Residents of a Dundrum housing estate are currently living with infrastructure so poor, that paths and roads are unusable by those needing assisted access.
Irate residents of Rosemount estate, Dundrum, have been in contact with Dun Laoghaire Rathdown County Council (DLRCC) for almost two years about accessibility issues and dilapidating infrastructure, with, what they claim, is little to no council action.
There is currently a building site in the middle of the estate, developing 44 new social housing units to replace the former Rosemount flats.
The scale of the building site has meant that a row of houses to the rear of Rosemount have such restricted access, that a local told Dublin Gazette that she felt like she is ‘living in a cage’.
There is a small walkway of space, but not large enough for a vehicle to pass through. A tragic incident occurred in one of these confined houses last week, where there was a delay in emergency vehicles being able to get to the scene due to the poor access.
Councillor Shay Brennan said: “I am disillusioned to learn of this, but not entirely surprised. The growing frustrations of the residents are very understandable as they consistently struggle to have their concerns addressed.
“It should not be necessary for a community at the heart of Dundrum to feel marginalised in this way.”
A representative from Townlink, the company employed by DLRCC for the project, told Dublin Gazette that they have ‘actively worked’ with the local community on road access.
“Townlink have been working on the Rosemount Court social housing project in partnership with the council and local community for over a year and a half.
“Due to the nature of the estate roads, any additional traffic must be carefully managed and controlled. We have actively worked with the local community to manage traffic and parking in the area during the week and have adhered strictly to the construction plan with the placement of all hoarding,” a representative from Townlink said.
Locals have also said that footpaths have been ‘destroyed’ due to trucks and heavy machinery from the site parking on the pathways.
When visiting the estate this week, we witnessed a wheelchair user unable to use the path due to the extreme damage that had been done to the concrete. The individual ended up having to leave the path, and unsafely use the road to continue their journey. There were large concrete trucks and other heavy machinery actively moving, just a few meters away on the same road.
Roadways in the estate are also in a state of disrepair, with speed bumps severely damaged.
One small green area adjacent to the building site had a number of cars parked on it, next door to the home of a young family.
A local committee group compiled a case study of the issues in Rosemount, addressing how a five-minute walk away, residents of Roebuck have had road safety concerns addressed, while Rosemount residents continue to deal with a number of issues.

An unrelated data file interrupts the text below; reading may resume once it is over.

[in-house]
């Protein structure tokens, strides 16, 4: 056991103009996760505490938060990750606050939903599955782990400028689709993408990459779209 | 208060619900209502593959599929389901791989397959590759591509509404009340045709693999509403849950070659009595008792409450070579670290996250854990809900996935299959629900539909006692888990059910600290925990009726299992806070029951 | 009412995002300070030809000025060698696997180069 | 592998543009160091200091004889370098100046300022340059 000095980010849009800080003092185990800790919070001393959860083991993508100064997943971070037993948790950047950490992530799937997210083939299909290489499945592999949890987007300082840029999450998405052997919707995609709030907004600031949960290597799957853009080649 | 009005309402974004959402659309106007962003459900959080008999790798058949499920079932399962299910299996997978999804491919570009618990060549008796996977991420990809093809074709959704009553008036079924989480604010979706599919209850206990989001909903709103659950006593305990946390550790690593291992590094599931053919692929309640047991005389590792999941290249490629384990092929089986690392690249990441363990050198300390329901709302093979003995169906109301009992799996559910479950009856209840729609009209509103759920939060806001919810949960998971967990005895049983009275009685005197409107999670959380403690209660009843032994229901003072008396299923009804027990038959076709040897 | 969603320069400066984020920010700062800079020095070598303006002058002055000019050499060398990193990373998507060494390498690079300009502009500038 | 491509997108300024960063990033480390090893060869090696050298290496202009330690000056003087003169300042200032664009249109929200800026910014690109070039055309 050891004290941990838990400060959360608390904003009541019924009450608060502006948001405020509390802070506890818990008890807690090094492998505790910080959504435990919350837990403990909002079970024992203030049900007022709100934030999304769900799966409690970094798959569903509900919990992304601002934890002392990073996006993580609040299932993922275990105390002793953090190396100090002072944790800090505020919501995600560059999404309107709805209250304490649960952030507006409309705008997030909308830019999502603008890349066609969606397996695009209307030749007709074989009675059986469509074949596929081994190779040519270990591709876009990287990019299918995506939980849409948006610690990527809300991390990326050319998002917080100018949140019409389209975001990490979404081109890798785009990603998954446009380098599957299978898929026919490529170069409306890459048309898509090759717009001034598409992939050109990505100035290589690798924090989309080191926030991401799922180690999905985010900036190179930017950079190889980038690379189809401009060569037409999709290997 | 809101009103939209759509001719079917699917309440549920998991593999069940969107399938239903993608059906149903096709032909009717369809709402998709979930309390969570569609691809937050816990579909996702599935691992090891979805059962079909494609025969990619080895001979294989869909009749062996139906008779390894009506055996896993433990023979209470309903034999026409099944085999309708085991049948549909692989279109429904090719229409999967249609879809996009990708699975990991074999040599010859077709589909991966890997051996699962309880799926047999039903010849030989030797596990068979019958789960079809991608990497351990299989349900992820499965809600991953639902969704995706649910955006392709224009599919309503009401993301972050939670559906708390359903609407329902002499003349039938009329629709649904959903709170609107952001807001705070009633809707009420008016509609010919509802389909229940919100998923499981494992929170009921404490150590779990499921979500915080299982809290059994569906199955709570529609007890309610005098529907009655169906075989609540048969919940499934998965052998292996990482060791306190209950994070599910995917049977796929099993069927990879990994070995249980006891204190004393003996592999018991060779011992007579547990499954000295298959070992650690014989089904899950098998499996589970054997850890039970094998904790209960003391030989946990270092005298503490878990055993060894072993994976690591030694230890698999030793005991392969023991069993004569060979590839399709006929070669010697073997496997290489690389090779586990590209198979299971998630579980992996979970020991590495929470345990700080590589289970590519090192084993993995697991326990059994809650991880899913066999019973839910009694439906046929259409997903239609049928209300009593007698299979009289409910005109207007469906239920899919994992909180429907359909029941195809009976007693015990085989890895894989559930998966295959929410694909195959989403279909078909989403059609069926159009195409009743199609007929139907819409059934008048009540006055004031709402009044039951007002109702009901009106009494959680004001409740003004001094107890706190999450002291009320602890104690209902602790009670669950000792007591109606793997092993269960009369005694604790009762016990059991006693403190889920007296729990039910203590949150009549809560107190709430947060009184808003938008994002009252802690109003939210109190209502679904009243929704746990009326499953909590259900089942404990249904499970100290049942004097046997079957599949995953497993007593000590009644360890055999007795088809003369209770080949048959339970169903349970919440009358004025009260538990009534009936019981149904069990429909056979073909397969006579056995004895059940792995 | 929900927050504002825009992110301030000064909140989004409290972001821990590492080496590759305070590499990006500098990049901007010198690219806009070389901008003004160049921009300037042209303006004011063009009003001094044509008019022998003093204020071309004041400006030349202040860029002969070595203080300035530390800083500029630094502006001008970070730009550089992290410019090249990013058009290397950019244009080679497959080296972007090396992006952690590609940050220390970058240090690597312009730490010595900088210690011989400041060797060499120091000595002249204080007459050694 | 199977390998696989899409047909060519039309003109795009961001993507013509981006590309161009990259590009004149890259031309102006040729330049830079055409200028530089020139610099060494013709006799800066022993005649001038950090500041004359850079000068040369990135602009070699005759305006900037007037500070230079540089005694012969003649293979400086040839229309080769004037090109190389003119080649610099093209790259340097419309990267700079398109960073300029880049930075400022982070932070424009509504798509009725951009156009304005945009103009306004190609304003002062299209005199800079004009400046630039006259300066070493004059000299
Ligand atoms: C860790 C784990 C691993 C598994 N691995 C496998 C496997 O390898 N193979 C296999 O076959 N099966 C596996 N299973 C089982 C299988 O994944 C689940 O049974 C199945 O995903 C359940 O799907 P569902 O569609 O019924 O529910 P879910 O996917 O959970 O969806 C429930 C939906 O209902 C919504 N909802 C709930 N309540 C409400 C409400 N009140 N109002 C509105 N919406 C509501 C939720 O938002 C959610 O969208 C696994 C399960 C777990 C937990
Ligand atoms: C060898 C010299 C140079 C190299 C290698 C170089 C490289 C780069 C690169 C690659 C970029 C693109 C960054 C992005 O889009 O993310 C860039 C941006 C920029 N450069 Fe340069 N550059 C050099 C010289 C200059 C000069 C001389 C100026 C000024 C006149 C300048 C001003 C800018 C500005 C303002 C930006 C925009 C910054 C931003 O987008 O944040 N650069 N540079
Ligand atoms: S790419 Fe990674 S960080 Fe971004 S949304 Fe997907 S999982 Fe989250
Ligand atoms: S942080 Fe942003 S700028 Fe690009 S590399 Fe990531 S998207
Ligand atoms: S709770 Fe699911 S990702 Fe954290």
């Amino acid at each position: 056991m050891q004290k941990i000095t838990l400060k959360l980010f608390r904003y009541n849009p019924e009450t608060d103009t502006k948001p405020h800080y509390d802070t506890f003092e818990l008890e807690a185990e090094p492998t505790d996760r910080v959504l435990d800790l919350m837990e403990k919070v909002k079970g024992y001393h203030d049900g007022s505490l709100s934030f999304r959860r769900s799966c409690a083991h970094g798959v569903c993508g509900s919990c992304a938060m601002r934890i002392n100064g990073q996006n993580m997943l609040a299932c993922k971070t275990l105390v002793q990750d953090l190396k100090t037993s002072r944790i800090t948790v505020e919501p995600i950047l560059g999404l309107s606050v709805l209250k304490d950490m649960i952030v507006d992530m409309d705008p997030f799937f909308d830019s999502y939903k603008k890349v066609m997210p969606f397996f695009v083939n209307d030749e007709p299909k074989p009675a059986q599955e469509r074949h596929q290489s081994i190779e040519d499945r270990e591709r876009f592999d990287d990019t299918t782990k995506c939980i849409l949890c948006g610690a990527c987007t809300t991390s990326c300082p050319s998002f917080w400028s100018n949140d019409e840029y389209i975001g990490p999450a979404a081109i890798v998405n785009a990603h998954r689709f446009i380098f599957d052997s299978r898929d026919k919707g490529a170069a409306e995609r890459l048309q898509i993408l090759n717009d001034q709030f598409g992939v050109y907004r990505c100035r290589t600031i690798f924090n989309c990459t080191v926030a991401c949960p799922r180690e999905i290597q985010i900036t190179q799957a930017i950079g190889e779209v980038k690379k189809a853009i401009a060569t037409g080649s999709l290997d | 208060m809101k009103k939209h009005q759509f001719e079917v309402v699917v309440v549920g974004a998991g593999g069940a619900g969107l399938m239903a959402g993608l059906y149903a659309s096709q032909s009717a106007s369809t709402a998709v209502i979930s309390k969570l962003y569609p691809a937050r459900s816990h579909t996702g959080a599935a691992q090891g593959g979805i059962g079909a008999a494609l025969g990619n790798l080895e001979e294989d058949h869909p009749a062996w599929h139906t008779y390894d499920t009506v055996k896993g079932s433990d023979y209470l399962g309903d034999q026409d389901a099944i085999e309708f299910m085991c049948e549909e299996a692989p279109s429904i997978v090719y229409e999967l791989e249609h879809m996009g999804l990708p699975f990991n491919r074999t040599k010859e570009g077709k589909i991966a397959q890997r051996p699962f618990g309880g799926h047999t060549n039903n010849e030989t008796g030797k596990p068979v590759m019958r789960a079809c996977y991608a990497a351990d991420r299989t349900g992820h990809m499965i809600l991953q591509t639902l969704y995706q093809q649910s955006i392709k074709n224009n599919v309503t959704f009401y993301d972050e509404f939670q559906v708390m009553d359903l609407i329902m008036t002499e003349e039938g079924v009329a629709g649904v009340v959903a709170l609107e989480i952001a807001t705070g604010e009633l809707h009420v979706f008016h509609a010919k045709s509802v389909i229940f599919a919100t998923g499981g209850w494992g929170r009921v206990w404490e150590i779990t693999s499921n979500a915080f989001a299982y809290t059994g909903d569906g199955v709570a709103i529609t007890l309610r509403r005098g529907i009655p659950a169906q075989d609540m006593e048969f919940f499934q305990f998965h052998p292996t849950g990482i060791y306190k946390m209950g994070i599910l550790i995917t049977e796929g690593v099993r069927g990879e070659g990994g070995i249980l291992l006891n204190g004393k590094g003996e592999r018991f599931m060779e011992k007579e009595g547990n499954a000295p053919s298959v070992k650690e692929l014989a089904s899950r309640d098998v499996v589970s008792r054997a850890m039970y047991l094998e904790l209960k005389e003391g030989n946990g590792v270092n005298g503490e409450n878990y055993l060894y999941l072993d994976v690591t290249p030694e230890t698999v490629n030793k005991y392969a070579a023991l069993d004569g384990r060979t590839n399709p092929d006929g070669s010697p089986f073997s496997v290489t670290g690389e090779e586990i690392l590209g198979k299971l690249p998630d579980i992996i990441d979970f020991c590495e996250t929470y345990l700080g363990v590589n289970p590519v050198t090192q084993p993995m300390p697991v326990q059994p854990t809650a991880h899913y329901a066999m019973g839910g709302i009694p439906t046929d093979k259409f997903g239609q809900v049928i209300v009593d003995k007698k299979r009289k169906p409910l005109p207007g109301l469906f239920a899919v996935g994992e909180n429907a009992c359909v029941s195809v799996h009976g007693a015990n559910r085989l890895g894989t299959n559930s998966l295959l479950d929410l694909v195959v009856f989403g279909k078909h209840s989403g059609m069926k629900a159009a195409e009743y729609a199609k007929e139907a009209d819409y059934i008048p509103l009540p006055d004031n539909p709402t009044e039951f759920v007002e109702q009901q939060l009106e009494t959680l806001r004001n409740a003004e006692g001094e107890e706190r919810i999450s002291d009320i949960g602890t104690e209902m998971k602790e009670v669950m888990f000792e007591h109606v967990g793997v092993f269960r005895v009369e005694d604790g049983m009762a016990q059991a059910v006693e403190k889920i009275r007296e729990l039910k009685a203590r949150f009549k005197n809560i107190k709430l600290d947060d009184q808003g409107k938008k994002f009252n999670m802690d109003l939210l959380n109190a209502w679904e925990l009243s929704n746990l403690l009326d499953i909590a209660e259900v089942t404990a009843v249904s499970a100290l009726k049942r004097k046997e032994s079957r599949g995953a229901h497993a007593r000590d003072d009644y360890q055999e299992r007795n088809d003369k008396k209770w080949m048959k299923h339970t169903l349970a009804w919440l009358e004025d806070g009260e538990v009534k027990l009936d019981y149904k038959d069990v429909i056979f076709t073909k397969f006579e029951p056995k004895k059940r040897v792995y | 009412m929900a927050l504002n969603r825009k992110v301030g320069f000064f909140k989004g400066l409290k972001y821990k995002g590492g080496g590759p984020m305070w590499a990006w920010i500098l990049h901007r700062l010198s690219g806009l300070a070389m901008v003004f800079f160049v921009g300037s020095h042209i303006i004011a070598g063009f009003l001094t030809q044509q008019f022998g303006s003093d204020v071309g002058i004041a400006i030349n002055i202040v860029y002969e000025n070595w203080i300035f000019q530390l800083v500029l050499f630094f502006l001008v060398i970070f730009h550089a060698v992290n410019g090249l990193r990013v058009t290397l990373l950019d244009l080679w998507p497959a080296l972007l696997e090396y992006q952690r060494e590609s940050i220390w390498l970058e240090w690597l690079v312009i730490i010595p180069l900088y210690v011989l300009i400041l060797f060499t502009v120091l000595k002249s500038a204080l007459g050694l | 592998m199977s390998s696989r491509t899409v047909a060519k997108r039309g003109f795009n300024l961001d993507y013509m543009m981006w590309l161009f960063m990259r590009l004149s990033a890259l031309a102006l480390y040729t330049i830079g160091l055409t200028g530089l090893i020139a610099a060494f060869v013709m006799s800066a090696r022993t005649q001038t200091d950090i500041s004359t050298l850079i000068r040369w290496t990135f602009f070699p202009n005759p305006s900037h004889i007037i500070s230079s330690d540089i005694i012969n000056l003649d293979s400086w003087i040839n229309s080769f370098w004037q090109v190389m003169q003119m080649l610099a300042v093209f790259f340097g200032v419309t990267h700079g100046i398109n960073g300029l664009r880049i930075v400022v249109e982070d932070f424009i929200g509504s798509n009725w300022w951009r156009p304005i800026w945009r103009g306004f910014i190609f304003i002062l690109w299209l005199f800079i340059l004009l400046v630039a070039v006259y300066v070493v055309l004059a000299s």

According to the 2016 Pobal Deprivation indices, Rosemount is classed as ‘marginally below average’, while Roebuck is deemed ‘affluent’.
Talking to Dublin Gazette, a local resident, Eileen Kinch, said she believes it is ‘a form of social exclusion’ that the council have not responded to resident complaints.
“It seems to be a form of social exclusion almost, seeing what other areas around us get. There are so many things wrong with what’s happening. I’ve been living here most of my life, and I’ve never seen it this bad,” she said.
The issues in the estate were on the agenda of a local area meeting in Dundrum on May 9th. Councillor Sorcha Nic Chormaic (SF) proposed the motion that an access audit should be carried out of the estate.
However, a response from a senior executive engineer in municipal services, said the traffic section of DLRCC were ‘not aware of any incidents’.
Nic Chormaic said that the access issues are an ‘accident waiting to happen’.
“The community have raised issues time and again and feel they have fallen on deaf ears. I raised the issue of emergency vehicular access in Rosemount at a meeting of the Dundrum Area Committee on May 9th and received an unsatisfactory answer from the council, who said they were unaware of any access issues at the site.
“I believed at the time that this was an accident waiting to happen. I’m aware that some of the obstruction is temporary and related to ongoing construction works at the site.
“Should we really have to wait for tragedy to strike before something is done?”
In a statement, DLRCC said that Dublin Fire Brigade have said the roads are accessible, and that the road and footpaths in Rosemount ‘will be renewed to the same standard as those in the new development’ upon it’s completion. Landscaping is also planned for the estate, according to the council.
“The construction of these units is being advanced quickly and it is envisaged that the sub-base for the road will be laid within 2 – 3 weeks,” the statement read.
“The hoarding around the site has been moved in as far as possible to ensure maximum road space and the road has been marked to prevent parking.
“A random test in conjunction with Dublin Fire Brigade was undertaken and they have confirmed that the road is accessible and Contractors are informed not to cause obstruction when parking at the site. We also have a Clerk of Works on the site on a very regular basis,” DLRCC told Dublin Gazette.
Construction on the scheme is expected to be completed by October 2018.